Back are the: Tiberium substance as the game's sole and hazardous resource, the classic two factions of the C&C series; the GDI and Nod, and the "right-sidebar" user interface, and forward-base construction through "mobile construction vehicles", and "construction yard" buildings. Many units return in an upgraded form, including ones such as the Orca attack craft and Elephant heavy tanks. The gameplay focuses on constructing a base and acquiring resources to build up a player's war machine. All available structures of the faction chosen by the player are constructed on-site at "construction yards" - which typically begin as large-sized vehicles or aircraft capable of deploying themselves into the aforementioned construction yards or drone platforms - or alternatively at the supporting "crane" and "foundry" structures. When a construction yard, drone platform, crane or foundry has finished building a new structure, the player can select a spot near to a pre-existing structure in order to place it, where the building will then rapidly unfold. Additional units, structures and special abilities will become available as new structures are built. Base defenses can be built through the use of special defense towers, and they also become more powerful the further you go into a multiplayer match or campaign.

Command and Conquer 3's multiplayer, just like its predecessors, is extremely fun. It consists of the same gameplay elements found in the campaign and skirmishes. Matches are extremely fast, most taking an average of 5-10 minutes to reveal the winner. Its really a race against time, so that you can build up more and better units faster than your enemy. What results is usually a massive clash with both sides blasting away at each other until one breaches another's defenses and lays waste to their base. While this style of gameplay might seem archaic when compared to games like Company of Heroes and World in Conflict, C&C 3 is not a game that tries to innovate. It preserves the aspects of gameplay and presentation that make it a unique series.

Graphically, the game is quite good looking for an RTS, with the advantage that it can run on nearly 6 year old computers, an obvious advantage over other RTS titles released this year. Every unique is unique and all three factions are marked by distinctly different art styles. The sounds should also bring back memories of previous games and the voice acting is excellent.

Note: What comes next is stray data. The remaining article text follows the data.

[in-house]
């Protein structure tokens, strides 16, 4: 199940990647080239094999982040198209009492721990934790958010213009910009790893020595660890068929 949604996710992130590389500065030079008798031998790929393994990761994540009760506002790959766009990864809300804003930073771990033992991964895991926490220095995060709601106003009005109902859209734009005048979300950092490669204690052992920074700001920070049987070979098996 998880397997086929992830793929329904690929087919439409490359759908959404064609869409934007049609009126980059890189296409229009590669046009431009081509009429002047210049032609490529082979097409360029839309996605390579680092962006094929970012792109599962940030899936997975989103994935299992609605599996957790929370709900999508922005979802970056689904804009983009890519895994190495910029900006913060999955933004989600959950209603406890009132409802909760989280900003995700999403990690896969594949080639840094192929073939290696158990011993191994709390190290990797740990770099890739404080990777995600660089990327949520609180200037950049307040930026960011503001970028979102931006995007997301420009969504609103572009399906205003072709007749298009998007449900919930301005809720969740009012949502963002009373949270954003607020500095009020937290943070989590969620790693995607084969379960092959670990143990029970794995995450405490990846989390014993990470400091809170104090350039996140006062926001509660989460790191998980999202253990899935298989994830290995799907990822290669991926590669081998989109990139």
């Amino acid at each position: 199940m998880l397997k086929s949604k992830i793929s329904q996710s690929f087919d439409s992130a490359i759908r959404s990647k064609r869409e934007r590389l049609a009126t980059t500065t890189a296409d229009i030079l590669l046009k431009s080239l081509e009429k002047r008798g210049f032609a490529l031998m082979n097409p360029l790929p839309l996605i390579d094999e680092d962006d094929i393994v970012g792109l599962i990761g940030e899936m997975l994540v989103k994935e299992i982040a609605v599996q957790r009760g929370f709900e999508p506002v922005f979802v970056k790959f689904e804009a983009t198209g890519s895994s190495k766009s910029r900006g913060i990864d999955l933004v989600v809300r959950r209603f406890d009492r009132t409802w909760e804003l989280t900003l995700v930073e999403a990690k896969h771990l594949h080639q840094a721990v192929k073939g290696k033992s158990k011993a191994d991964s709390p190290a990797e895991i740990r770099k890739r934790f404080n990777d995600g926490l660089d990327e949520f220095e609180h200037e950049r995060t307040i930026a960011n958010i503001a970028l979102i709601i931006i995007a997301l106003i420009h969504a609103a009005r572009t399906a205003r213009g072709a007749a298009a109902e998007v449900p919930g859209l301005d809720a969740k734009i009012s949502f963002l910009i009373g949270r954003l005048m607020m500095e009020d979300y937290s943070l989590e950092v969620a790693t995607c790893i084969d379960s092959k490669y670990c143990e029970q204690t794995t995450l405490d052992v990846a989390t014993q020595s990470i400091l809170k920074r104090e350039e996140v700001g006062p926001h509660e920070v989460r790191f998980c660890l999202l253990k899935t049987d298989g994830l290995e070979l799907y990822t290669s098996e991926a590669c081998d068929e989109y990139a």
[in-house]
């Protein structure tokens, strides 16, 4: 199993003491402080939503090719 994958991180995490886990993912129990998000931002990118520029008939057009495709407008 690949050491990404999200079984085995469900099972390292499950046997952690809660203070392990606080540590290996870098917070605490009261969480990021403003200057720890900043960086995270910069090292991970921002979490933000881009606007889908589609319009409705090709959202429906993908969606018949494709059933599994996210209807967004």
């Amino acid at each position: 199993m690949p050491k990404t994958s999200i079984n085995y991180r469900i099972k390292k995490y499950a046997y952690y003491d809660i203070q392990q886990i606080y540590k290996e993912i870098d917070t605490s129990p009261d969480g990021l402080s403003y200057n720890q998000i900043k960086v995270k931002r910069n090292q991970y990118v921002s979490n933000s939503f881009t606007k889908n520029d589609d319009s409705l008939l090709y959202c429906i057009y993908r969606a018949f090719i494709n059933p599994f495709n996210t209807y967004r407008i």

Command and Conquer 3 is not a game that tries to turn the RTS genre upside down, as many other titles have this year. Instead, it brings us back to the good old days of Kane's nearly daily rebirths and constant use of cheesy, but unique live-action cutscenes. It harkens back to the series' glory days and should appeal to most RTS fans.

Presentation: 9.5 - Brings back the unique, live-action cutscenes. Retains the Command and Conquer feel with very diverse factions and great graphics.
Graphics: 9 - Good-looking by 2007 standards, it can actually run on your grandmother's PC...
Sound: 9 - The acting particularly stands out, with yet another stellar performance for Kane. Weapons and units sound distinct.
Gameplay: 9 - Not looking to innovate, it preserves the Command and Conquer gameplay mechanics with some new unit additions.
Value: 9 - With a challenging single player missions and a fast-paced multiplayer component, C&C 3 is yet another value-filled offering in a year packed with them.

Final Score: 9.1 - A blast from the past, Command and Conquer 3 brings back the glory days of the series and manages to stand on its own against other offerings like Supreme Commander, World in Conflict, and Company of Heroes.

Marcin Skok
"The Gaming Corner"